So, in 2007, she emailed a professional email list she had curated with a “contest.”  “Come work with me side-by-side and buy my practice.” She was deluged with offers and interest, but when she finally made a choice and got into due diligence, that person simply disappeared.

She had already mentally moved on from the business. She was doing TV and was working on a book. So she did what she thought was the next best thing, which was to find someone who had owned a practice for a long time.  

Alexis did manage to find a person who had owned his own law practice for 20 years, but what she didn’t know was that he had never been truly financially successful with it. And the reason she didn’t know was…

She didn’t know her numbers

This may be shocking to hear, but Alexis was using “bank account” accounting, meaning she would check the bank account to see if there was enough money in there, and if there was, that meant the business was doing fine, and if there wasn’t, she just went out and earned more money for the firm.

Great hustle chops. Dreadful business owner chops. She didn’t know what kind of reports she should be looking at or how frequently. She wasn’t paying herself a proper salary. And she wasn’t paying her quarterly or payroll taxes on time.

Rather than take the time to get the numbers right, she simply offered a sweet seller-financed deal to this lawyer who had owned his own practice. Even though the revenue was at over $100k/month, she wanted $500,000 in total for the business (she had no concept of a valuation and oddly, no one to advise her to get one) and was willing to take $50,000 down and the rest in an earnout.

It doesn’t work that way

Two short years later, Alexis got the gut-punch telephone call. The lawyer she had “sold” the business to told her that there was no money left and the deal was off. She then went $150,000 into debt to service the remaining clients and wind that company down.  

While Alexis opined that you can’t take someone who’s never played at the level of a million dollar business and drop him/her into one and expect success, she placed the blame on herself. Doing everything herself cost her at least $1M.

Biggest Takeways

Years later Alexis notes that she always has financial statements that make 100% sense, that she reviews them weekly, monthly and quarterly, and that she would never again sell a business without using a broker.  We could have told her that!

Case Study #9: Fishing Trips

fishing tripJohn Bowen was the CEO of Reinhardt Werba Bowen (RWB), a financial services company that was acquired by Assante Capital in 1998 for $25M.

While the exit was ultimately a happy one, it started inauspiciously. Why? Because John was the object of a “fishing trip” from a competitor.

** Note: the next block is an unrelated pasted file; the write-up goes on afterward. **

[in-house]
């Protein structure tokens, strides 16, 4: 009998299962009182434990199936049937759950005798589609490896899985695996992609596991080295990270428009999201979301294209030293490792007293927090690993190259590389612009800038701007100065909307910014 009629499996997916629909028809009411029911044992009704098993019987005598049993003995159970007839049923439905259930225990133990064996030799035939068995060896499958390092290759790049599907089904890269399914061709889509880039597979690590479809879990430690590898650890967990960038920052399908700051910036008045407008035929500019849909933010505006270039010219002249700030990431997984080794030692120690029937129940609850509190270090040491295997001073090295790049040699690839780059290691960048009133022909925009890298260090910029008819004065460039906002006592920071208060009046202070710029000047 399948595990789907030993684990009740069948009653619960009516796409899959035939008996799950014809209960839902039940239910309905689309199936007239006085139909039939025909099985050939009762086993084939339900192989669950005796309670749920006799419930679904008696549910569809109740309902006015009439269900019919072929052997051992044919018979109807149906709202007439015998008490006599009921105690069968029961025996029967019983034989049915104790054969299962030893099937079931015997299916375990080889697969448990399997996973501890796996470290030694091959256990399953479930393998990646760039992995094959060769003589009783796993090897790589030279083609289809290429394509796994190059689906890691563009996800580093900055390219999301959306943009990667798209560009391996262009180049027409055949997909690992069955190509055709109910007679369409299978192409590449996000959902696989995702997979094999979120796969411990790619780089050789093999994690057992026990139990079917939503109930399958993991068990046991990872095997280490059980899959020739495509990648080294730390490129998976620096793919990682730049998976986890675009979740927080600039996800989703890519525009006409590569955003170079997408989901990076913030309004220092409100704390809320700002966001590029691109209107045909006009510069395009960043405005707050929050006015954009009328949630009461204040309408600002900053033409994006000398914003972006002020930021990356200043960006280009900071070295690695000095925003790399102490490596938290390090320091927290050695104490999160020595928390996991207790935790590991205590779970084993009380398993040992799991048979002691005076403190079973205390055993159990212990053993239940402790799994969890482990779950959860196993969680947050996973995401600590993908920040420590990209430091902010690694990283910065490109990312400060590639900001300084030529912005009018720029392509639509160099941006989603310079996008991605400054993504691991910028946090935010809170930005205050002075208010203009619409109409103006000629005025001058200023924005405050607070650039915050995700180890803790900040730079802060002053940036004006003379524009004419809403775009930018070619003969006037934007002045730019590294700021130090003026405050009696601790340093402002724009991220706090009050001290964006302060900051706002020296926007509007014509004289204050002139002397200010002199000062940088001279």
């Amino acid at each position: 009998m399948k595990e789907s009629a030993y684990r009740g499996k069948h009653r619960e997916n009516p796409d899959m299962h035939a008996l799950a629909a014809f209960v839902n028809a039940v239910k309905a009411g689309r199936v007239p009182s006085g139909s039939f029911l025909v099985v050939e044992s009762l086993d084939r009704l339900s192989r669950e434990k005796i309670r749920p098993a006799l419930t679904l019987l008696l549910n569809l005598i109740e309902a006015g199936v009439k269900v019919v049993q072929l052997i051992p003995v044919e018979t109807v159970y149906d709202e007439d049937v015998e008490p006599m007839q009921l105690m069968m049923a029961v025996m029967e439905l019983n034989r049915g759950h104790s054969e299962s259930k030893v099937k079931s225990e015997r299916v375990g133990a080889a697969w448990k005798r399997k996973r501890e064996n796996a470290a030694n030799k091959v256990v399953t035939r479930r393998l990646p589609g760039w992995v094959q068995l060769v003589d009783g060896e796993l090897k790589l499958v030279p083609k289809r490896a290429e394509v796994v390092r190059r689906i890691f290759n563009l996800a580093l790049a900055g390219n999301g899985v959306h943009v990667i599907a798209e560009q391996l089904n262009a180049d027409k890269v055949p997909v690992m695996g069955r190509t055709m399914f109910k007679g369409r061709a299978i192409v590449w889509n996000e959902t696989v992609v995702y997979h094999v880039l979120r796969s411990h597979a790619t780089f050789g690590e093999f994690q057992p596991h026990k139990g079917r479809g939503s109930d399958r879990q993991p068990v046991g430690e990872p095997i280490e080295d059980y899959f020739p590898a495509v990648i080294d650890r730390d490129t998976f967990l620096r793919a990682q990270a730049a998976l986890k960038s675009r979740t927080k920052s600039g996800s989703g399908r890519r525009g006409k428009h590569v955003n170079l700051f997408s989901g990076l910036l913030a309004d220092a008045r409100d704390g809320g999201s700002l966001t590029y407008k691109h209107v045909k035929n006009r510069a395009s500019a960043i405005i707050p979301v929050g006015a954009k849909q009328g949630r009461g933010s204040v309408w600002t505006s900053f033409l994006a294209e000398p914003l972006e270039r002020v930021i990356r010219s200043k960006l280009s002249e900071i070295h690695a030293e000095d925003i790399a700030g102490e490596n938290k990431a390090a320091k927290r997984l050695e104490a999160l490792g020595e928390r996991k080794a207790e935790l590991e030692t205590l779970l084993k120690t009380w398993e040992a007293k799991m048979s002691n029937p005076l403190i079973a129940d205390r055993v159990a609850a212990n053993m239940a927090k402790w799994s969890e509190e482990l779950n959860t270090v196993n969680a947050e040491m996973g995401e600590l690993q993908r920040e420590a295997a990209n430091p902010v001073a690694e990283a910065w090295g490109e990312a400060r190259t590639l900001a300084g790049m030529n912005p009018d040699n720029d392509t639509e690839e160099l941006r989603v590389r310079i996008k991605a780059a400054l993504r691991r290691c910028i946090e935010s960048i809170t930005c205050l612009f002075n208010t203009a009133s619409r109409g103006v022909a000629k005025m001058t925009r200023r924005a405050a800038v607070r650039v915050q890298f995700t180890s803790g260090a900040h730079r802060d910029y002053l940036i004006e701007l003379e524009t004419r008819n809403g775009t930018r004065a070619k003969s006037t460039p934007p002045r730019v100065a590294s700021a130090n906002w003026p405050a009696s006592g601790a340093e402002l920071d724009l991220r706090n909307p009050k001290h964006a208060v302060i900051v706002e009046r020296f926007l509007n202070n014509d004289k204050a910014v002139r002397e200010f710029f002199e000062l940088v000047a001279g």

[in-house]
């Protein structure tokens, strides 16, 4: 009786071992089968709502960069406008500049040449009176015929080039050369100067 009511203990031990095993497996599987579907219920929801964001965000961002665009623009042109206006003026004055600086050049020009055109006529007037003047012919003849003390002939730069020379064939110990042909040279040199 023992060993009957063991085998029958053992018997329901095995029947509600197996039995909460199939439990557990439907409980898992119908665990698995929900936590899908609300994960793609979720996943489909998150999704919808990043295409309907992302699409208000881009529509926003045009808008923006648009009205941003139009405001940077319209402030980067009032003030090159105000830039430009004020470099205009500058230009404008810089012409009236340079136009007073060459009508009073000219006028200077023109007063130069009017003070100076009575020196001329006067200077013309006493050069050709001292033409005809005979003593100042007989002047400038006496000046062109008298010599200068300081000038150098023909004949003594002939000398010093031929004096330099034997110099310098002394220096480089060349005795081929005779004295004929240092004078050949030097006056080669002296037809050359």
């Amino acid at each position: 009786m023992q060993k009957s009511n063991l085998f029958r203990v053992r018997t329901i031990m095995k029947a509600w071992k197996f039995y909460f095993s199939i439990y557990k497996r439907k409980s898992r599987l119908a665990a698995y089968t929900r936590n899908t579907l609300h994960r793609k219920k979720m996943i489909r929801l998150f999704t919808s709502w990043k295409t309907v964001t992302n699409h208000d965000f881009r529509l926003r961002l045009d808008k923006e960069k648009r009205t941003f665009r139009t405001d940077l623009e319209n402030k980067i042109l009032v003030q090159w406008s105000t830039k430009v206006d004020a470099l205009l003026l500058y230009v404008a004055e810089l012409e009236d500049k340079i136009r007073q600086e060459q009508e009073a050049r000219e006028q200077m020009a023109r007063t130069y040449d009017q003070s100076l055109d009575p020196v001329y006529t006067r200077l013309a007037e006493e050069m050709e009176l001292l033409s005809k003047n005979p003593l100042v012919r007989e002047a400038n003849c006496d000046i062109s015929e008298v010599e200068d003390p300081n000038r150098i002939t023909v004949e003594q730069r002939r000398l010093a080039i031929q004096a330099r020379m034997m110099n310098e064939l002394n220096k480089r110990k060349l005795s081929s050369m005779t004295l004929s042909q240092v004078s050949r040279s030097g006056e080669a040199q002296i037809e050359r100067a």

What’s a “fishing trip”?

Sometimes a firm that’s in the same space or looking to come into your space will put together a Letter of Intent to start the diligence process. The goal is to get a better sense of your business and your direction.

While there’s an outside chance of a sale actually closing, most times that’s definitely not the goal. The goal is to fish for valuable insider information.

Why did John’s firm want to sell in the first place?

John and the other two partners (they each had ⅓ of the firm) didn’t have the expertise or capital to scale up their growth. As they went out into the private equity sector to raise funds, they found that most weren’t interested in this expansion of theirs. Instead, they wanted to buy the entire firm outright.

At one point, a global bank offered a terms sheet with the number $37M at the top. Given that the EBITDA of the firm was $1.6M (not normalized for owner compensation), this seemed too good of an opportunity to pass up.

What were the warning signs?

The biggest warning sign was the slow walk from the acquirer. We’ve said over and over that time kills deals, and this buyer was very slow in its due diligence. What else?

  • RWB was based in Silicon Valley. The acquirer was based in New York and they would never send anyone very senior to California, but always demanded that all the principals come to New York.
  • RWB had quickly built a practice around Silicon Valley entrepreneurs and this firm had almost no experience in that space, AND
  • They were almost entirely focused on strategic questions. They wanted to know how the business ran, what kind of software was being used, the differentiators RWB was using, etc. And they had almost no questions on financial modeling or the P&Ls (the classic due diligence questions).

“Never gonna happen”

John finally got wise to the strategy of the acquirer. This happened when a trusted advisor looked over the terms sheet and was briefed on the process so far. “If you don’t have the agenda, they do.”  John ended the process with the big bank. Next, he went back to the drawing board and focused on what the company was worth and why.